–If anything should chap the buttocks of Patriots fans it’s the third-down defense. Third-and-15, converted. Third-and-12, converted. Third-and-anything, converted. The Steelers were 10-for-16 on third downs. The Steelers had the ball for more than 39 minutes. Heath Miller had six catches for 78 yards in the first 10:21 of the game.
That’s the ballgame, folks.
–Like a lot of other people, I thought the Patriots would win by 10. Miller’s explosion early on is a big reason why they didn’t. I saw the Patriots clamp down on Antonio Gates (zero catches), Dustin Keller(one catch, seven yards) and Jason Witten (four catches, 48 yards, one touchdown) this season, and I expected to see more of the same on Sunday. Rather than continue that effort on Sunday, the Patriots appeared to try the “Leave the Dangerous Tight End Uncovered” defense, which you don’t see many teams use.
–Maybe (definitely) I’m a grumpy old man on the inside, but I’ve always been against touchdown dances. That’s mostly because there can be pictures like this of you after you lose. Awkward.
–The surprise cut of Leigh Bodden definitely was weird, but I was amused at how great he had become between Friday and Sunday, as many people asked how exactly the 30-year-old cornerback could be any worse than the guys on the field. I’m not saying I think cutting Bodden was a great move, but I don’t think Bodden would’ve helped on Sunday. There hadn’t been one good thing said about Bodden all year until he was cut.
–While Faulk couldn’t score on that third-and-goal from the 1-centimeter line, it was nice to see him back to his old ways out there. It just doesn’t feel right watching the Patriots without No. 33 lined up next to Brady.
–Is the crown of Ryan Clark‘s helmet the NFL’s equivalent of Matt Cooke‘s elbow pad? The sign when you enter the city should say “Pittsburgh — cheap-shot artists welcome.”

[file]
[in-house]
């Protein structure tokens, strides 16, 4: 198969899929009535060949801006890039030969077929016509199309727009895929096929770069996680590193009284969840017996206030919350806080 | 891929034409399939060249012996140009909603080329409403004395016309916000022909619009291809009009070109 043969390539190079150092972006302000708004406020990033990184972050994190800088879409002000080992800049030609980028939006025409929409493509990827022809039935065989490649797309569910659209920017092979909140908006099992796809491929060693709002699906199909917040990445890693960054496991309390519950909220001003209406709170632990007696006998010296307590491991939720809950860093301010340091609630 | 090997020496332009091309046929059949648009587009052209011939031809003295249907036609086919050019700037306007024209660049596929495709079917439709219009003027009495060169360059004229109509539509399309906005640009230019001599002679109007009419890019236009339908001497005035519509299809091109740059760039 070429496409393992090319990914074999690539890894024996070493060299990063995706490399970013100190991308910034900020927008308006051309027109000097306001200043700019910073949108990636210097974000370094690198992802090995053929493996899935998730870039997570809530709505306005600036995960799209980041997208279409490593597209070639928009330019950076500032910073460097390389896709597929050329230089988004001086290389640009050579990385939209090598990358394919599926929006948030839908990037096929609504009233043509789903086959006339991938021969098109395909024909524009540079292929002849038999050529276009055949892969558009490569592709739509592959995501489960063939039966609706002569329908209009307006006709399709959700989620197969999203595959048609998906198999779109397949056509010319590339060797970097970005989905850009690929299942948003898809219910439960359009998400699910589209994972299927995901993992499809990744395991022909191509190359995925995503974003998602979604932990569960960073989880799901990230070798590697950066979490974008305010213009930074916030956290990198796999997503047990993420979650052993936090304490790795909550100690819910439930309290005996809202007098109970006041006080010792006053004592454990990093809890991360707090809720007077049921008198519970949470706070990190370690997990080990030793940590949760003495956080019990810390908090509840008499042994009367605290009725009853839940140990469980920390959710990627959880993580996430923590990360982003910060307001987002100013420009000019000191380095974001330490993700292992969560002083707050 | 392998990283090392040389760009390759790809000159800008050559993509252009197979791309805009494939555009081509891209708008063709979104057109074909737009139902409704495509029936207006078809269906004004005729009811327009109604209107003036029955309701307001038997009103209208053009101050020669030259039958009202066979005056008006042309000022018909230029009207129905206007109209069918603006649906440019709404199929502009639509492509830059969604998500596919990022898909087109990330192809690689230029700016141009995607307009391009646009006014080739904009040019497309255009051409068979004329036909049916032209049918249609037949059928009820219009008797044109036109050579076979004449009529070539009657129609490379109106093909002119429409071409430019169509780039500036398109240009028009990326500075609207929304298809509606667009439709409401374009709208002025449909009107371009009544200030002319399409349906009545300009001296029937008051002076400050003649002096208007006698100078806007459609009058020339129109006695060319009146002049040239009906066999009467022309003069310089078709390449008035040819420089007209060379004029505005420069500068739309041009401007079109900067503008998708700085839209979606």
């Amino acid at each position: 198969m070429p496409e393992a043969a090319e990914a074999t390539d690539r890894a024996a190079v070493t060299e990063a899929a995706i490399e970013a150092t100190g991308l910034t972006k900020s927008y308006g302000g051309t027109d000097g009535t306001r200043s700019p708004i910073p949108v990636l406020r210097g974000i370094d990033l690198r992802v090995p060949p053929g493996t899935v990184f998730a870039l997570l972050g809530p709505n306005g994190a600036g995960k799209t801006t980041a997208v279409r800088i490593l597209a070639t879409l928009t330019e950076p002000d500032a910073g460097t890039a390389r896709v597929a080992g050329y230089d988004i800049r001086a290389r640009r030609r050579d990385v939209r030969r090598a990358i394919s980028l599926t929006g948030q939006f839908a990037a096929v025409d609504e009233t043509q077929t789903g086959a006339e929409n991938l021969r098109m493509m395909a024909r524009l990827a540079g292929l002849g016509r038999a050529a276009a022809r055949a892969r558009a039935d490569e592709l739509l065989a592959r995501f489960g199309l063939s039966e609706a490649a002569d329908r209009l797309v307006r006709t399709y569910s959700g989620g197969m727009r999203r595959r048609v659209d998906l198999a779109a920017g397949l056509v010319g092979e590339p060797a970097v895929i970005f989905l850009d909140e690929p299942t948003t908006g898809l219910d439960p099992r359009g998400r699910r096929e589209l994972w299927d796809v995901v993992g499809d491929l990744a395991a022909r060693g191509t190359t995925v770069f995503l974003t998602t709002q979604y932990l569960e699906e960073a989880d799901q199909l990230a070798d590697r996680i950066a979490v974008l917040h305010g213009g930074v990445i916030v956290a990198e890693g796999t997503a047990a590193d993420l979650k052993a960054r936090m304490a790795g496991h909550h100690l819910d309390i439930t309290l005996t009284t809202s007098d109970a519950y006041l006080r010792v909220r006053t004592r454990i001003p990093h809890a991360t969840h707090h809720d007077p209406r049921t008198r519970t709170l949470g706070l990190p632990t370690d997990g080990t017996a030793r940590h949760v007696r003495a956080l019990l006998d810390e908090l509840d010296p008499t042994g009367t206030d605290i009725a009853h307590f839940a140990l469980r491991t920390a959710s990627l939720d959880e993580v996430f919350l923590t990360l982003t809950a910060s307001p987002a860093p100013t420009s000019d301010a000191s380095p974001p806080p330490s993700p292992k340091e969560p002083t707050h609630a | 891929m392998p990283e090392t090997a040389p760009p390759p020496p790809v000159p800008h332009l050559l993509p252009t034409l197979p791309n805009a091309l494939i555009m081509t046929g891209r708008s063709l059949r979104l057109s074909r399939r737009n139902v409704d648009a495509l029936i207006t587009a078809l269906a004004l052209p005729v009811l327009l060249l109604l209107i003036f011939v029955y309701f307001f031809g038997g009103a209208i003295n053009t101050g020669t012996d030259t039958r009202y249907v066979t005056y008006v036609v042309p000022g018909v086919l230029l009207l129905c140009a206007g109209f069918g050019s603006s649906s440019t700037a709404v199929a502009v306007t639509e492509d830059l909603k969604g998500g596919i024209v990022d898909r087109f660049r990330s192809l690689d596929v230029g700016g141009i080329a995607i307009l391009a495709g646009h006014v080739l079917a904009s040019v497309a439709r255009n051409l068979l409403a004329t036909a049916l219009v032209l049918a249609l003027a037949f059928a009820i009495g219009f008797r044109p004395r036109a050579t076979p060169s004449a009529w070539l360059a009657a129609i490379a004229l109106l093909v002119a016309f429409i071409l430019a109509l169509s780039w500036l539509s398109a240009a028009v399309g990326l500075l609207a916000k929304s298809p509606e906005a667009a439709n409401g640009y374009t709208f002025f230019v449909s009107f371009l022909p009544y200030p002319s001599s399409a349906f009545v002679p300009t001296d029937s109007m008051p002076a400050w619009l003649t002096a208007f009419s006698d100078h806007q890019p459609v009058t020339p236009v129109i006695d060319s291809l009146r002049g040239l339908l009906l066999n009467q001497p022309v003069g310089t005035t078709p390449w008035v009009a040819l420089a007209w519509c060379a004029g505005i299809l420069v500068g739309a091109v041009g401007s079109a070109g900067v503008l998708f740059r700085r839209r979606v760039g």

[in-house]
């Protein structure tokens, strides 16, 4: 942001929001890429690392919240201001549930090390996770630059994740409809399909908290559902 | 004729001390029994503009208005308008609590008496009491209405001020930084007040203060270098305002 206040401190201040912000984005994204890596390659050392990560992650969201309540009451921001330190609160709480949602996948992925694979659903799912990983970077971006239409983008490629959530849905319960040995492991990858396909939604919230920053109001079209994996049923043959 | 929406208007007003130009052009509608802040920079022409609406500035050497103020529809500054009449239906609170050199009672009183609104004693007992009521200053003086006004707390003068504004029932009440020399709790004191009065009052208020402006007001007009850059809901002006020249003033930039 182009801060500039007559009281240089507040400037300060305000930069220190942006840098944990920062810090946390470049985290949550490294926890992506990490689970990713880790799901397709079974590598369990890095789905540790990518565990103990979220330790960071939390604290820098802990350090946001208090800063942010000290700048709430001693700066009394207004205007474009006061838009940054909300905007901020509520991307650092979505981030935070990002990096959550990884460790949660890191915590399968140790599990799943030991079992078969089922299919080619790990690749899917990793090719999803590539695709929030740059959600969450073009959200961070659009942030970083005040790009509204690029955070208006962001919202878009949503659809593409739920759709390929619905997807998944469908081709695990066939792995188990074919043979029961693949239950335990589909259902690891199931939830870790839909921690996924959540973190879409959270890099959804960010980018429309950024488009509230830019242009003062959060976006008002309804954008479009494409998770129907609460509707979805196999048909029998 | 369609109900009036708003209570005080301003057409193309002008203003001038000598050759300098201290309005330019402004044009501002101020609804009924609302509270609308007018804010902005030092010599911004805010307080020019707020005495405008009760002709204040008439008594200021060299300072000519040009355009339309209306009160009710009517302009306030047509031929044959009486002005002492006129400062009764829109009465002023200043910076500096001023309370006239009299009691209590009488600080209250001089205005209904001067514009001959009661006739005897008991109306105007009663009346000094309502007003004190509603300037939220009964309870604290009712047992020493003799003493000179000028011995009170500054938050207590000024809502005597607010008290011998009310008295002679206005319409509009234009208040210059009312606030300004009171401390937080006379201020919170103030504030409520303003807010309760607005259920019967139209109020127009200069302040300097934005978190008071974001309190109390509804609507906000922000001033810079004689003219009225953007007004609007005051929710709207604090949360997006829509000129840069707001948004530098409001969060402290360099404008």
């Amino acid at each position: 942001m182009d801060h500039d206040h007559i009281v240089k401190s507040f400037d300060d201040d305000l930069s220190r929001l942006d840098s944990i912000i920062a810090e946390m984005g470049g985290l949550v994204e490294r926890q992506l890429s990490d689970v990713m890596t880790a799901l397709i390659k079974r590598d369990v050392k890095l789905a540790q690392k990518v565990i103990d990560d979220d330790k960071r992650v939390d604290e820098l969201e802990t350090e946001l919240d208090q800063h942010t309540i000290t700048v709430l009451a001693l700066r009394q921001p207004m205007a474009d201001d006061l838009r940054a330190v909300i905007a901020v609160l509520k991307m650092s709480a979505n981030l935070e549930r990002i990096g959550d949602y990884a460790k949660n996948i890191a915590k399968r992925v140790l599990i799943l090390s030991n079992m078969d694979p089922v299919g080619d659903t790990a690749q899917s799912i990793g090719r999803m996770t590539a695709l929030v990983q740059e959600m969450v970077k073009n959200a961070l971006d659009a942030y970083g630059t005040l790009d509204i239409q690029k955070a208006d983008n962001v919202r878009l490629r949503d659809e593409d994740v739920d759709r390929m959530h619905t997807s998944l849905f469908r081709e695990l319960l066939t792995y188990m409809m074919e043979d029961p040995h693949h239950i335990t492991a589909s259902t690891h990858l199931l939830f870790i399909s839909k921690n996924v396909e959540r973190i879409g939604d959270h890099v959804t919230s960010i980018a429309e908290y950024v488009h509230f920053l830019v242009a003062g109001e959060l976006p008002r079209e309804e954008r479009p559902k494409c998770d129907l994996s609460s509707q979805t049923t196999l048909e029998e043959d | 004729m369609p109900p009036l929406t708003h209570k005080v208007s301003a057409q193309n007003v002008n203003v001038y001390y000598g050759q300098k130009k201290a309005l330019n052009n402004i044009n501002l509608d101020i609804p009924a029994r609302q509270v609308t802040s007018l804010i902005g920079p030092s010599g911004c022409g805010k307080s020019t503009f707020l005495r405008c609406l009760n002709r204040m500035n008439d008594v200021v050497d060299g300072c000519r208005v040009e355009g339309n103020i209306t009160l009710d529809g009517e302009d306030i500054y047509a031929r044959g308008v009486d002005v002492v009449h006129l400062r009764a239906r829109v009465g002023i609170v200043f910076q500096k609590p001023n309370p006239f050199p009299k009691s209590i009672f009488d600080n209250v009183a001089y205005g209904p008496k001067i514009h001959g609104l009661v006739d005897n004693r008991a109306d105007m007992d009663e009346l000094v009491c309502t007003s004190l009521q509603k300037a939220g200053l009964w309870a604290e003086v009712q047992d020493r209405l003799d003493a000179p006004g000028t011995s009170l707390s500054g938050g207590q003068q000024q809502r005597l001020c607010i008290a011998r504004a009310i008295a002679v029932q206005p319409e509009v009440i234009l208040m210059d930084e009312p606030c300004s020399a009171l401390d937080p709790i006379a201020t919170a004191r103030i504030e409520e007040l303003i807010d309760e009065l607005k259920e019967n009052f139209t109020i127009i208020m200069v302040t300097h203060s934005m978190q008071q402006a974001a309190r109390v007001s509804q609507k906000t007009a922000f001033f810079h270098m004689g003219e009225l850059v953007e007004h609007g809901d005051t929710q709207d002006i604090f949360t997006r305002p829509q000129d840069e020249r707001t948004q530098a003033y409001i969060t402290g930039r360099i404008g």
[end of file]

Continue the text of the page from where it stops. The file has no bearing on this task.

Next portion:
–Clark was flagged for a late, helmet-to-helmet hit out of bounds, yet it took a while for the official to throw the flag. That’s because the late, helmet-to-helmet, out-of-bounds hit was on Gronkowski (or Mankowski, as he’s known in this column), who just bounced off Clark like the behemoth he is. You can cheat all you want, but you can’t hurt Gronkowski.
–The league also needs to institute a new statistic for Gronkowski called YCAPOYB, short for yards carrying another player on your back. He twice offered Steelers free rides, with Troy Polamalu hopping aboard for the funniest one of the day.
–Speaking of Polamalu, he might be the only player in the NFL who can launch through the air with his hair flying everywhere, tackle a receiver around the head and twist his facemask in the middle of the field without getting a flag thrown. It took “blatant” to a whole new level, but because he’s a high-intensity guy with a giant mane and a Head & Shoulders sponsorship, officials can’t see his facemask penalties.
–When they write the book of the 2011 season, I hope it opens with a page that only has Albert Haynesworth‘s “sleeping giant” quote, followed by his final stat line for the season. It’s impressive for such a large man to be invisible for so long.
–This week’s “Fun Quote From a Broadcaster” comes from Phil Simms: “He was a little shooken up.”
–This isn’t Patriots-related, but a friend of mine called me more than a month ago telling me that I’d need to work “Orton hears a Suh” into a story after Ndamukong Suh inevitably sacked Kyle Orton this week. Unfortunately, though, it was Tebow Time, so I didn’t get the chance. Though I guess I just kind of did.
–Not to be a complete downer, but I watched with abounding incredulity as Tony Romo threw a shovel pass on third-and-goal a couple of weeks ago, and I watched with unmitigated amusement as the Jets put forth a truly sad offensive effort the week before. Some folks celebrated the Patriots’ defense for a turnaround, but I just thought the Pats were in trouble should they ever face a real NFL offense.
On Sunday, they met a real NFL offense, and they got whooped. They rank 32nd in passing yards allowed per game (323.1), and the next closest team allows 288.90. They rank 32nd in total defense with 424.1 yards allowed per game, and the next closest team allows 402.9
If you have that sneaky feeling that it’s 2009 and 2010 all over again, then I don’t have too much to say that can really make you feel better. Not right now, at least.